John 15:12-13; Mark 10:45
- Loving your spouse means choosing to love first. The Bible says that God “first loved us” and because of that, “we love Him.” We didn’t initiate the love but God did—He chose to love us when we didn’t love Him. You are commanded to love others, including your spouse, with this same kind of love. This means that when an issue needs to be resolved in your marriage, you don’t wait for your spouse to initiate the loving process that will restore the relationship, but you will choose to love first and initiate the loving process even if it is your spouse’s fault because you are loving him/her like God loved you.
1 John 4:10-11, 19
- Loving your spouse means choosing to love when he/she doesn’t deserve it. When we were still enemies of God, Jesus died for us, therefore your love towards your spouse isn’t based on the current conditions (whether good or bad) of your marriage, but you love regardless of the situation—even when it is not merited or not reciprocated.
Practical Wisdom, Good Judgment And Common Sense
- There are five practical ways to express love to your spouse: words, actions, time, gifts, touch. Each of these are important to express love to your spouse, but there may also be one or more that is prominent to your spouse—meaning they feel more loved when you express a certain one. Therefore, study your spouse and discover what expression makes them feel loved the most and start showing love in that way.
- Loving your spouse means choosing to love the person but hate his/her sin. How do love your spouse but hate his/her sin? The Bible says that you are to love others like you love yourself and in this simple command we have the answer to our question. You struggle with sin, you hate it when you do sin, sometimes you don’t understand why you have a hard time with sin, but even though you greatly dislike your sin, you sill love yourself. When you sin you don’t hate yourself, but you hate the wrong thing you did—the sin. You hate the sin because you love yourself and know it isn’t right. If you didn’t love yourself then you wouldn’t care what you did. Therefore, to love your spouse but hate his/her sin is to learn from your own example and love him/her like you love yourself.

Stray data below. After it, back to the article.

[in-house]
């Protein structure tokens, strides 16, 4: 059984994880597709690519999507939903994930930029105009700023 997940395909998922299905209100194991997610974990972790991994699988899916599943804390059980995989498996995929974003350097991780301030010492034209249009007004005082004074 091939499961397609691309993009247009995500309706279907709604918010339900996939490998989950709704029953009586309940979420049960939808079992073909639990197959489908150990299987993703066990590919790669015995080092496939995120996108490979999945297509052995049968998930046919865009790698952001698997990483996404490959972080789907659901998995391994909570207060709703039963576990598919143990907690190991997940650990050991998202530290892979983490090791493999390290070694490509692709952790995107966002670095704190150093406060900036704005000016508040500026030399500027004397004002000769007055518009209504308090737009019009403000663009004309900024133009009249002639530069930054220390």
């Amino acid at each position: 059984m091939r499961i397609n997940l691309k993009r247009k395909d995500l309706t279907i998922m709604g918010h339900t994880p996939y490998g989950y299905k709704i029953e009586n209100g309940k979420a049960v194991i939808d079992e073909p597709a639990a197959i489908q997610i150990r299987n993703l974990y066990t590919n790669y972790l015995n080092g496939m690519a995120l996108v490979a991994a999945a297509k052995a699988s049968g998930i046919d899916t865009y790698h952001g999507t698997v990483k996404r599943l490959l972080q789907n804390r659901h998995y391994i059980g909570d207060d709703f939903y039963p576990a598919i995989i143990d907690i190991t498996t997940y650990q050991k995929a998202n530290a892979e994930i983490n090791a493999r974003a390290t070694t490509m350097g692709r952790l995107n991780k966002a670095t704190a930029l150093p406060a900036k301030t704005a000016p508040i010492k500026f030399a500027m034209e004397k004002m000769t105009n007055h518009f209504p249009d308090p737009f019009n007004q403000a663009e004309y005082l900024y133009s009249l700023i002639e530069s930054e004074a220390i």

Matthew 22:39; Ephesians 5:33
- Love is not reduced to feelings (like so many movies, books, songs and other worldly media present it), but love is an action. This means that you can choose to love your spouse even when all the feelings of being “in-love” have disappeared. It is a decision that you have to make each and every day even if the natural feelings aren’t there.
- Your spouse will change and your love should grow with those changes. You probably loved who your spouse was when you got married, but your spouse will drastically change over time and will no longer be that person. Each person is being molded into something new (emotionally, spiritually, intellectually, financially, physically) by life’s experiences and you are choosing to love not only who they are today but who they will become.
- How does the Old Testament describe love?
- How does the New Testament describe love?
- What are three principles from biblical love?
- What are five practical ways to express love to your spouse?
- How do you love your spouse but hate their sin?